Boston Cream Pie Fudge: This fudge based on Boston Cream Pie has a creamy custard flavored fudge swirled with chocolate custard fudge and then topped with chocolate glaze.
I had my first Boston Cream Pie when for my 16th birthday.
My best friend at the time bought it for me as we took a picnic up to Old Creek Canyon (which is near Sedona).
I was actually a little afraid of it.
The custard in the middle of the cake threw me.
And I was disappointed to say the least that the whole cake was not frosted.
But I certainly wasn’t going to turn down a piece of cake.
From that day on I became a fan of Boston Cream Pie.
This fudge just sort of happened.
I was out staring at the pantry in our garage and my husband asked me what I was going to make.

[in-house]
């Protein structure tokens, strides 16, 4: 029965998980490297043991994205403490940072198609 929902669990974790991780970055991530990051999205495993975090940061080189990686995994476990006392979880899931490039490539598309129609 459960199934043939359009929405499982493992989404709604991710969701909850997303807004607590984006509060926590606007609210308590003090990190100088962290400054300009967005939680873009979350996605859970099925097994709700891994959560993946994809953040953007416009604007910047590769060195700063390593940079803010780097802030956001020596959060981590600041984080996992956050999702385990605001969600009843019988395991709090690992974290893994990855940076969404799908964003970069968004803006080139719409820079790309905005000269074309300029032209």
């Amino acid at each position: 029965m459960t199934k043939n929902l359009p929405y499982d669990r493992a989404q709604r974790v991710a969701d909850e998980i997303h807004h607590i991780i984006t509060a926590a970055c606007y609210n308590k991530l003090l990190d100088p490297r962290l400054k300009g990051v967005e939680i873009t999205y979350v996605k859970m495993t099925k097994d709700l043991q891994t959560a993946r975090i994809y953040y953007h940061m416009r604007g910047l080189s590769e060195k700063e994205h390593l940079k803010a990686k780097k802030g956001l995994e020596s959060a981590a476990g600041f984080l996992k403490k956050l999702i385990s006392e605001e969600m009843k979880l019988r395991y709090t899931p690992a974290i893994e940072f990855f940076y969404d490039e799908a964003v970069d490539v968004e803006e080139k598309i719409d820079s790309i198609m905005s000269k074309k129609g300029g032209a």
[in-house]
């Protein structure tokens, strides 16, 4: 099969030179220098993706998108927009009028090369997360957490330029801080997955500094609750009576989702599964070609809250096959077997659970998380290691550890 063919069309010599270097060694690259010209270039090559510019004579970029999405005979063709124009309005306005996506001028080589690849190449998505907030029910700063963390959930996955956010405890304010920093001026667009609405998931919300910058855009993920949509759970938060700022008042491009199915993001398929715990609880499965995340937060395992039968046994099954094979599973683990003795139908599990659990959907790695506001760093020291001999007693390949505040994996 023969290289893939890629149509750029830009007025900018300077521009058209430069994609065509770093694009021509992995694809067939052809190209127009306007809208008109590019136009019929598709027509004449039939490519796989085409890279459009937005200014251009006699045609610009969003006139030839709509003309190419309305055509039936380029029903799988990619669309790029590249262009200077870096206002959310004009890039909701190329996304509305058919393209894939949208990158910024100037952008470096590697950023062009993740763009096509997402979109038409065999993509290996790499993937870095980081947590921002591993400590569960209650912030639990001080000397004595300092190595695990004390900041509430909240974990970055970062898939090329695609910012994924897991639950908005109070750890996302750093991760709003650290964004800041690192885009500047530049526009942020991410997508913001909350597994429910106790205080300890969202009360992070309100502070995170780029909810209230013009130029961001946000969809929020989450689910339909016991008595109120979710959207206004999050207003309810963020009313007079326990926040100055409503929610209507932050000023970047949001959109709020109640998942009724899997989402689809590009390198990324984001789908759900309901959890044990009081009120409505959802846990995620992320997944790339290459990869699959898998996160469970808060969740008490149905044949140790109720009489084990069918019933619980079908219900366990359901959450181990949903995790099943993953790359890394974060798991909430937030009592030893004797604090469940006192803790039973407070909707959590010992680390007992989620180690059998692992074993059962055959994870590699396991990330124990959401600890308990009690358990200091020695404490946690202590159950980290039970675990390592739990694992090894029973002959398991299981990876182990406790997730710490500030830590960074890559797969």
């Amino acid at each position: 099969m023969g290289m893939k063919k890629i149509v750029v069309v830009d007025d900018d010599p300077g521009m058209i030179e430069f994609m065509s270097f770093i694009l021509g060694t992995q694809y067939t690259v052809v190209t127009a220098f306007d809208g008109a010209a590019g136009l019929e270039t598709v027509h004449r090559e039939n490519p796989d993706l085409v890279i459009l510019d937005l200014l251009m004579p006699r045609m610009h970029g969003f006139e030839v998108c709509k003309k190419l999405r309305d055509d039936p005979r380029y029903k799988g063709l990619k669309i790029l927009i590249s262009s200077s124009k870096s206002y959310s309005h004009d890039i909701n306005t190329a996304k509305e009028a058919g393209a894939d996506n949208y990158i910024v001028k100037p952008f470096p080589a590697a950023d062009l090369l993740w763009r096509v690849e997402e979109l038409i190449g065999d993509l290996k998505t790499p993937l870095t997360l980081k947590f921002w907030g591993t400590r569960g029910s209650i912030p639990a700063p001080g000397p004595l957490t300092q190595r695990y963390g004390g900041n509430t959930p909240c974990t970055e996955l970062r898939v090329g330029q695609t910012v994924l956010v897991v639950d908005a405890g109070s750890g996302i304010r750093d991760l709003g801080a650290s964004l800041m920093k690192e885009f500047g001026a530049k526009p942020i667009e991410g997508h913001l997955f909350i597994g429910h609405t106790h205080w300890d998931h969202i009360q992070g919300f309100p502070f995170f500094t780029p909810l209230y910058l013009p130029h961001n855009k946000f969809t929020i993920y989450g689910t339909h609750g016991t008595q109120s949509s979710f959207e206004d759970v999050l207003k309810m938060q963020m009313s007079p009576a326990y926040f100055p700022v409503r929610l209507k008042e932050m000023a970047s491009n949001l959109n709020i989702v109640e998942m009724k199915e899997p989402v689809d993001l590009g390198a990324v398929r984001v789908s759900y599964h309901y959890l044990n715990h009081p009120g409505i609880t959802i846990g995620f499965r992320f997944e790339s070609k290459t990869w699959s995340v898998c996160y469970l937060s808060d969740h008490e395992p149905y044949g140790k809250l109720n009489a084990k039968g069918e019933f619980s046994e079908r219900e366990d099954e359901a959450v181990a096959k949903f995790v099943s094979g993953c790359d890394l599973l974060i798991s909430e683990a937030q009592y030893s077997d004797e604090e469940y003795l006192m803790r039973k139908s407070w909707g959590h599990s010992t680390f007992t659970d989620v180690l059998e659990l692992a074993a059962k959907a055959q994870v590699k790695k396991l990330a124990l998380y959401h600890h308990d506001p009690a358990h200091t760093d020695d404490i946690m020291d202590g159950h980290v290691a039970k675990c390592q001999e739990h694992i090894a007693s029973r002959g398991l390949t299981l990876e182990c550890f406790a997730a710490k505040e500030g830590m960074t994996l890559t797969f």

I said fudge.
He said, duh, you are always making fudge. What kind?
Didn’t know at the time.
That’s why I was staring at the pantry.
Then I saw my Bird’s Custard Powder and knew I wanted to try Boston Cream Pie.
Bird’s Custard comes from the UK but I can usually find it at the supermarket but if not you can buy it HERE.
I normally use it to help make whipped cream more stable.
It’s a shade of pink in the canister but it doesn’t color the fudge.
Do you need to dip it in chocolate?
Isn’t that a tad overkill?
It’s the holidays.
And it makes the recipe more like Boston Cream Pie…which is what I was going for.
Keys to Successful Fudge:
- Have a thermometer. I don’t like the old fashioned ones that you clip to the side. Those never work for me. I like digital and use this one.
- Use Baker’s sugar. Also known as caster or superfine sugar. I don’t always follow my own rule because I don’t always have it on hand but it makes for a less gritty fudge.
- Use good butter. Preferably European. They higher the butterfat content the better. Cheaper butter often has too much water in it and will cause your fudge to separate.
- Same goes for your chocolate. The cheaper the chocolate the more likely it is to separate. If using chips I tend to use Guittard. And when making extra special fudge I used TCHO.